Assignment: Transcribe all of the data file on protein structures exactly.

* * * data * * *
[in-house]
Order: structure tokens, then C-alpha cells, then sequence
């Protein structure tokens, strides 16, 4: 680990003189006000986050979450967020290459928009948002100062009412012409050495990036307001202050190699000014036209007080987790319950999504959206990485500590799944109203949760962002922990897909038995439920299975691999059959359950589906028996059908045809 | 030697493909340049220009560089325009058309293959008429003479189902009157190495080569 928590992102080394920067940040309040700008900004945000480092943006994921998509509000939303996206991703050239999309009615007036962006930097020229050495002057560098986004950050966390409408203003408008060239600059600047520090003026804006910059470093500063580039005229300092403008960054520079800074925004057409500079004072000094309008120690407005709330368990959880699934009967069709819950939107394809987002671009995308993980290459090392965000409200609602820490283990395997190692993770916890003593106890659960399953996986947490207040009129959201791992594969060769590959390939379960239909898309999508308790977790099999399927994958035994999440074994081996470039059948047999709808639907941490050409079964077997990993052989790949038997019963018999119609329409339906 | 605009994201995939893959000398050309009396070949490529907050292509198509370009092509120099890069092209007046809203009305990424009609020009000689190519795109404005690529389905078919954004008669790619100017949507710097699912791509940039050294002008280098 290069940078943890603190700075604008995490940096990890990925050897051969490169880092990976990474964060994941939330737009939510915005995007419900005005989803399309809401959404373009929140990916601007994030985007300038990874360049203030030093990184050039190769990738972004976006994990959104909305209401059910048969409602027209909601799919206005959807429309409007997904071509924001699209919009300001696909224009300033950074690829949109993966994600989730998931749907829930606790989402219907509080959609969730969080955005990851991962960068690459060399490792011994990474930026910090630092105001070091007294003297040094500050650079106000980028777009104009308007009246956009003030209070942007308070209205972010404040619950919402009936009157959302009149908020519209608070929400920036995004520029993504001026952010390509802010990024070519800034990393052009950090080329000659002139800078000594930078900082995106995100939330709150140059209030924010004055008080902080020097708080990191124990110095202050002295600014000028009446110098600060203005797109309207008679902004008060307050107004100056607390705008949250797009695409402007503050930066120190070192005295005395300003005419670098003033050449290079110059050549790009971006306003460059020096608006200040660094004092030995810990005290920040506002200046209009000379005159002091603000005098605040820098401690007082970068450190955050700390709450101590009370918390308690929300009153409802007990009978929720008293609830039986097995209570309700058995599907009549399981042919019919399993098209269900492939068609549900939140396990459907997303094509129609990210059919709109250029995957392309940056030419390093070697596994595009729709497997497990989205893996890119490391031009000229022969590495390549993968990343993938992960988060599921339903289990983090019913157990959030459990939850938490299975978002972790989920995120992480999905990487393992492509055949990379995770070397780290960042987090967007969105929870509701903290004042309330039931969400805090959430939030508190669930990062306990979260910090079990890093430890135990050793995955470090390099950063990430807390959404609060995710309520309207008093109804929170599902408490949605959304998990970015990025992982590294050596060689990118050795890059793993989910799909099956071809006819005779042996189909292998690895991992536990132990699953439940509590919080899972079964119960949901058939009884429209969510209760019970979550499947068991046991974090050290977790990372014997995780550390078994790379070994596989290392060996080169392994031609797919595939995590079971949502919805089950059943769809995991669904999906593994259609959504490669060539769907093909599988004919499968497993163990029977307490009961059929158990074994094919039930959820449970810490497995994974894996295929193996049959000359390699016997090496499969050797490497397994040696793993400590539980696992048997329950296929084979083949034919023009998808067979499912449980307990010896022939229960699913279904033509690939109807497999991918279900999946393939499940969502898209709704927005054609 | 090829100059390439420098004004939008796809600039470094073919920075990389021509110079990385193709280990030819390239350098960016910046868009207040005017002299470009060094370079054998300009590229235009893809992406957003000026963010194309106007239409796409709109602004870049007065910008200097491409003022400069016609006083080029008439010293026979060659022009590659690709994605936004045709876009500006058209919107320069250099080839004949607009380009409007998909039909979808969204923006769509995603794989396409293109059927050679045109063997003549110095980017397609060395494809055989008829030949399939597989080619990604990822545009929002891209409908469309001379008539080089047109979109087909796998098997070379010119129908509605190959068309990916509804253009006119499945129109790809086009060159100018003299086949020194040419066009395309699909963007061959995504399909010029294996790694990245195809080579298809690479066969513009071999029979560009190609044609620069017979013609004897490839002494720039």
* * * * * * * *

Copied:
[in-house]
Order: structure tokens, then C-alpha cells, then sequence
């Protein structure tokens, strides 16, 4: 680990003189006000986050979450967020290459928009948002100062009412012409050495990036307001202050190699000014036209007080987790319950999504959206990485500590799944109203949760962002922990897909038995439920299975691999059959359950589906028996059908045809 | 030697493909340049220009560089325009058309293959008429003479189902009157190495080569 928590992102080394920067940040309040700008900004945000480092943006994921998509509000939303996206991703050239999309009615007036962006930097020229050495002057560098986004950050966390409408203003408008060239600059600047520090003026804006910059470093500063580039005229300092403008960054520079800074925004057409500079004072000094309008120690407005709330368990959880699934009967069709819950939107394809987002671009995308993980290459090392965000409200609602820490283990395997190692993770916890003593106890659960399953996986947490207040009129959201791992594969060769590959390939379960239909898309999508308790977790099999399927994958035994999440074994081996470039059948047999709808639907941490050409079964077997990993052989790949038997019963018999119609329409339906 | 605009994201995939893959000398050309009396070949490529907050292509198509370009092509120099890069092209007046809203009305990424009609020009000689190519795109404005690529389905078919954004008669790619100017949507710097699912791509940039050294002008280098 290069940078943890603190700075604008995490940096990890990925050897051969490169880092990976990474964060994941939330737009939510915005995007419900005005989803399309809401959404373009929140990916601007994030985007300038990874360049203030030093990184050039190769990738972004976006994990959104909305209401059910048969409602027209909601799919206005959807429309409007997904071509924001699209919009300001696909224009300033950074690829949109993966994600989730998931749907829930606790989402219907509080959609969730969080955005990851991962960068690459060399490792011994990474930026910090630092105001070091007294003297040094500050650079106000980028777009104009308007009246956009003030209070942007308070209205972010404040619950919402009936009157959302009149908020519209608070929400920036995004520029993504001026952010390509802010990024070519800034990393052009950090080329000659002139800078000594930078900082995106995100939330709150140059209030924010004055008080902080020097708080990191124990110095202050002295600014000028009446110098600060203005797109309207008679902004008060307050107004100056607390705008949250797009695409402007503050930066120190070192005295005395300003005419670098003033050449290079110059050549790009971006306003460059020096608006200040660094004092030995810990005290920040506002200046209009000379005159002091603000005098605040820098401690007082970068450190955050700390709450101590009370918390308690929300009153409802007990009978929720008293609830039986097995209570309700058995599907009549399981042919019919399993098209269900492939068609549900939140396990459907997303094509129609990210059919709109250029995957392309940056030419390093070697596994595009729709497997497990989205893996890119490391031009000229022969590495390549993968990343993938992960988060599921339903289990983090019913157990959030459990939850938490299975978002972790989920995120992480999905990487393992492509055949990379995770070397780290960042987090967007969105929870509701903290004042309330039931969400805090959430939030508190669930990062306990979260910090079990890093430890135990050793995955470090390099950063990430807390959404609060995710309520309207008093109804929170599902408490949605959304998990970015990025992982590294050596060689990118050795890059793993989910799909099956071809006819005779042996189909292998690895991992536990132990699953439940509590919080899972079964119960949901058939009884429209969510209760019970979550499947068991046991974090050290977790990372014997995780550390078994790379070994596989290392060996080169392994031609797919595939995590079971949502919805089950059943769809995991669904999906593994259609959504490669060539769907093909599988004919499968497993163990029977307490009961059929158990074994094919039930959820449970810490497995994974894996295929193996049959000359390699016997090496499969050797490497397994040696793993400590539980696992048997329950296929084979083949034919023009998808067979499912449980307990010896022939229960699913279904033509690939109807497999991918279900999946393939499940969502898209709704927005054609 | 090829100059390439420098004004939008796809600039470094073919920075990389021509110079990385193709280990030819390239350098960016910046868009207040005017002299470009060094370079054998300009590229235009893809992406957003000026963010194309106007239409796409709109602004870049007065910008200097491409003022400069016609006083080029008439010293026979060659022009590659690709994605936004045709876009500006058209919107320069250099080839004949607009380009409007998909039909979808969204923006769509995603794989396409293109059927050679045109063997003549110095980017397609060395494809055989008829030949399939597989080619990604990822545009929002891209409908469309001379008539080089047109979109087909796998098997070379010119129908509605190959068309990916509804253009006119499945129109790809086009060159100018003299086949020194040419066009395309699909963007061959995504399909010029294996790694990245195809080579298809690479066969513009071999029979560009190609044609620069017979013609004897490839002494720039």